Sunday, April 12, 2009

Merton on the financial crisis

This talk is long but very good. If you are impatient you can skip to the last 3 minutes where Merton answers a question about the CDS market that has been widely discussed. He points out the value for real world companies of being able to transfer credit risk as opposed to the narrower application of insuring a bond that they actually own.

The central point of the first part of the talk -- the embedded put option in a plain vanilla loan, and associated nonlinearities -- is nice but I don't think it is as essential to the current crisis as he suggests. (It's obviously in his interests to downplay the complexity of new financial instruments relative to traditional ones. The difference, of course, is that we've had much more time to get used to the traditional ones and build the proper safeguards and regulatory systems.) Merton is refreshingly modest about his understanding of the complex causes of the crisis. At one point he notes that the post mortem investigation into the crisis is unlikely to produce a Feynman moment, in which someone holds up an O-ring that caused the disaster!

Here is another link in case the player below doesn't work for you.





I sat in on Merton's graduate class on options pricing theory at Harvard in the early 1990s. I still have the lecture notes and a black paperback copy of Continuous Time Finance. He seemed much more confident at the time, but of course that was before LTCM :-)

I was one of the first people to recast options pricing theory into the language of Feynman path integrals. (You don't need the power of quantum field theory for this; the log of the price of the underlying security is just the position of a particle in simple 1D quantum mechanics in imaginary time -- i.e., it's just Brownian motion.) A friend of mine had been assigned a thesis project by Andy Lo at MIT, to price a certain type of exotic, path dependent option sold by Citibank. Lo didn't know the option could be priced in closed form (neither did Citi, it turns out); he asked my friend to do it numerically by brute force Monte Carlo. Using path integrals I found an exact expression for my friend, which agreed perfectly with his simulations.

12 comments:

anon said...

"I was one of the first people to recast options pricing theory into the language of Feynman path integrals."

Are you running a fund Steve? Why not? Your children and your wife would love you for it.

Merton is a gentile, right?

anon said...

Of course he isn't a gentile.

Grim said...

Yes, you mentioned this work of yours a few years ago on this blog, saying that it can still be found lurking on some (MIT-related?) site somewhere. I'm very interested in this topic and have searched and searched, but come up empty-handed... can you give a fat hint?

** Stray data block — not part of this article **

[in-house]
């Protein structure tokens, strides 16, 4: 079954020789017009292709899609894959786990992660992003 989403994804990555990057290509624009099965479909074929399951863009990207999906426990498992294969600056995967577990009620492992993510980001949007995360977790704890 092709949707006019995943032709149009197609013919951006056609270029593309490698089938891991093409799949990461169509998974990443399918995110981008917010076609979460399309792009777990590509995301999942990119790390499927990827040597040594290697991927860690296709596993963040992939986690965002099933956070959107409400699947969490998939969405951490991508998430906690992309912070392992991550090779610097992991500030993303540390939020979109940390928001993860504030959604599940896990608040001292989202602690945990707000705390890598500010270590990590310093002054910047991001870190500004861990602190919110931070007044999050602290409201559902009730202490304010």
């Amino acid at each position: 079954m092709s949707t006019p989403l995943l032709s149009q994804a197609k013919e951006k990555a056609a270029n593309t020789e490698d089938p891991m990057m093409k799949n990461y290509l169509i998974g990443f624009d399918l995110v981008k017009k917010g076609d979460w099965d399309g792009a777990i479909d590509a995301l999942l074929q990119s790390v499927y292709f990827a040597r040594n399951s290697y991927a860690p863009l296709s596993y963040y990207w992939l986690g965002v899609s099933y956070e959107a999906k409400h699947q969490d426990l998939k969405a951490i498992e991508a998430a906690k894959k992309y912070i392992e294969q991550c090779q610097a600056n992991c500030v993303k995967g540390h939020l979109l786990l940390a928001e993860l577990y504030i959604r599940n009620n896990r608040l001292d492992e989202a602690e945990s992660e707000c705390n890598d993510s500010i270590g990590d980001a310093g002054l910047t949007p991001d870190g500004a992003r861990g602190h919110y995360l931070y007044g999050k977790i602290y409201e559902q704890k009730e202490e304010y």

Fred said...

Steve, I recommend this article from the News Hour on PBS. I think it belies some perceptions regarding how popular these investments were and also the impact of the rating agencies on the sales appeal of them.

http://www.pbs.org/newshour/bb/business/jan-june09/houseofcards_03-20.html

I'd like to get your thoughts.

Fred

Steve Hsu said...

Anon: Do I have a fund? No, I wish I did. But then again I am not so overconfident (unlike Scholes, Merton and LTCM company ;-) to be sure that I have any magic alpha touch...

Grim: This thesis was done before there was electronic preprint distribution for finance / econ. At the time, only theoretical physics had it :-)

So, you can't find it except perhaps in hard copy at the MIT / Sloan library.

If you have specific technical questions feel free to email me about it. Basically, you can obtain a closed form solution for any path dependent exotic option using this method. You need the free particle propagator (Green's function) for non-relativistic QM and a bunch of delta function potentials. You are basically just computing the expected return and the delta functions are there to put in the path weighting. You'll find it trivial once you understand it :-)

Luke Lea said...

I wish I could say that listening to Merton restored my confidence in financial "science" and the ability of its practitioners, but it didn't. When you sat in on his class you must have been slumming! Sorry, and maybe I am wrong.

P.S. Samuelson's self-regard is just plain embarassing. He's the Barbara Streisand of the profession. I wager his reputation will go to zero soon after he kicks the bucket, just like that king of sociology at Harvard a generation back, what was his name? O, yea, Parsons.

Steve Hsu said...

Actually, Merton is clearly quite sharp in person (certainly at the time) and fairly strong mathematically. There were stronger people auditing his class, but his mastery of the material -- much of which he invented -- was clear.

What impressed me about this talk is his humility and understanding of the limitations of the theory. More often you get famous economists who overrate the effectiveness of their models (particularly Chicago types).

Steve Hsu said...

Fred: I think Cohan is on the money re: incentives, agency risk. The overnight financing factor is true but it's not that central; the overall leverage is the issue.

x said...

I just read Bookstaber's "Demon of our own design". Basically what he says is that however good your model, when an F-scale liquidity crisis strikes, and you are highly leveraged on the wrong side of the trade, it is game over.

Carson C. Chow said...

If there is a closed form solution of the path integral then there should also be one using Ito calculus right? It will end up as solving a PDE with jump discontinuities?

Steve Hsu said...

Carson: yes.

Vanessa said...

This shows up in the procedure of rating AIG as AAA, which did not take into account the nonlinear risk of their switch portfolio.

Vanessa

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